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G.R. No. L-28021 December 15, 1977

Julian Santulan and Antonio Lusin were rival claimants with respect to the lease of a parcel of
foreshore land of public domain. The area is about 4 hectares located at Barrio Kaingin,
Kawit Cavite.
Santulan caused the survey of the land on December 5, 1942 and filed an application on
Dec. 29, 1942 to lease for five (5) years for agricultural purposes an area of 36, 120 sq.
meters and including the application for revocable permit to occupy the said land for
planting of Bakawan which later develop to fishpond seven years later after acquiring
ordinary fishpond permit from BFAR. On the other hand, private respondent Lusin was
reported and was being summoned that he was illegally entered the area covered by the
petitioners fishpond permit and was refrain from introducing improvements.
However, Lusin filed applications in 1942 and 1945 for a revocable-permit and a lease of a
foreshore for the purpose of producing salt in the said land, contending that he had been in
the continuous and exclusive possession of the land since 1920 when it was still under
water, and that he had used it as a site of his fish corrals. He allegedly converted two
hectares into fishpond enclosed with mud dikes and provided with a concrete sluice gate and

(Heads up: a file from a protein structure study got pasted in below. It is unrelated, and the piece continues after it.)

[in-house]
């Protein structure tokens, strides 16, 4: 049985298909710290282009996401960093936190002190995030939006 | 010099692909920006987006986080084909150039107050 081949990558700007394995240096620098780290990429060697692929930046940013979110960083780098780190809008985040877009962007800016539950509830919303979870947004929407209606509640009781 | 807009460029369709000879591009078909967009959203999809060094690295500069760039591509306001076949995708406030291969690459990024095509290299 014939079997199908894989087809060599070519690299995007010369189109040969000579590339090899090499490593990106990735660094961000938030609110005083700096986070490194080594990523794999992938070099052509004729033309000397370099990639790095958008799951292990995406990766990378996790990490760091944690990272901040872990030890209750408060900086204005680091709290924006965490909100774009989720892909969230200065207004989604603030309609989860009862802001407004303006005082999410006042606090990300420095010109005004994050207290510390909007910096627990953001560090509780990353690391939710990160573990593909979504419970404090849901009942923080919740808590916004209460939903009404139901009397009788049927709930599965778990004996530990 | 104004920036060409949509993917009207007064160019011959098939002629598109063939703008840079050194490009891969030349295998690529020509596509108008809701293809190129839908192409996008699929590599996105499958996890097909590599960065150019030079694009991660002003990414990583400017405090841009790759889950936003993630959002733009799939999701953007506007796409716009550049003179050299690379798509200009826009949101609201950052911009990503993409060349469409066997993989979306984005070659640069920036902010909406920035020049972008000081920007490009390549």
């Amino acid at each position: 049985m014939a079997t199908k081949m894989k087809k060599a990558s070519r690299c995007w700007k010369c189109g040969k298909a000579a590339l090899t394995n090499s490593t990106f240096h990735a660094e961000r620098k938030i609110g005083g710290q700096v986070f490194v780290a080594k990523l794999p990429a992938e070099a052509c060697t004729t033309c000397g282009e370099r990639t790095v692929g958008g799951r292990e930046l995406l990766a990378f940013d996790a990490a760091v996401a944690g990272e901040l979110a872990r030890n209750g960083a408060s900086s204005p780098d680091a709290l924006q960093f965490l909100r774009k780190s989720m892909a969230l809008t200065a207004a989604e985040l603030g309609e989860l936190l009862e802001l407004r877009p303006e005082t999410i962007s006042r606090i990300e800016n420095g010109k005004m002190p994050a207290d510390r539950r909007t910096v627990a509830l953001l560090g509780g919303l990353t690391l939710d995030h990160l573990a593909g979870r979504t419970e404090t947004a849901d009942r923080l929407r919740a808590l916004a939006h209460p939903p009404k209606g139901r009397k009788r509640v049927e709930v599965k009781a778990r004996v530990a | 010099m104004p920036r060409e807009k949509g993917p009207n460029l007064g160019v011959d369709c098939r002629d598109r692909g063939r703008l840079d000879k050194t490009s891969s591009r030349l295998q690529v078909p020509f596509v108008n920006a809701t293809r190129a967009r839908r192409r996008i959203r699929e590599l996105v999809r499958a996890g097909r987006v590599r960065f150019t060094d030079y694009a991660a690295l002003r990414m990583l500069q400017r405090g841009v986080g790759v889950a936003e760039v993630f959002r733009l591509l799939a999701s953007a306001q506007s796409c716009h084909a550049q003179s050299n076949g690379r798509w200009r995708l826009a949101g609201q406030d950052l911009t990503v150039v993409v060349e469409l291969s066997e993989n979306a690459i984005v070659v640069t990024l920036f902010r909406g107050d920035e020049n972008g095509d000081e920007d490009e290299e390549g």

another sluice gate made of wood. On the northern part of the land bordering the bay were
bamboo stakes placed at close intervals to serve as water breakers to protect the mud dikes
from being washed away by the action of the sea. Lusin further claimed that he introduced
the alleged improvements from 1951 to 1953.
The 1942 foreshore lease applications of Petitioner Santulan and private respondent Lusin
gave rise to Bureau of Lands Conflict.
The Director ruled that the disputed foreshore land was subject "to reparian rights , hence
rejected Lusin's application for a foreshore lease and for a revocable permit and gave due
course to Santulan's foreshore lease application. The reconsideration was denied as well as
the appeal to Acting Secretary of Agriculture.
Lusin asked for reinvestigation but decision was reaffirmed. He then appealed to the
President of the Philippines. By authority of the President, Executive Secretary sustained
Lusin's appeal and reversed the orders of the Director of Lands and the Secretary of
Agriculture and Natural Resources in favor of Santulan.
Santulan's motion for reconsideration was denied in the letter of the Acting Executive
Secretary then filed in the Court of First Instance of Cavite a petition for certiorari wherein
he alleged that the Executive Secretary committed a grave abuse of discretion.
The lower court dismissed the petition and affirmed the Executive Secretary's decision.
Santulan appealed to the Court of Appeals which in its resolution elevated the record to this

Whether or not the riparian owner has preferential right over continuous possession.


Yes. In the Monzon case, the Office of the President, applying the oft-cited paragraph 32 of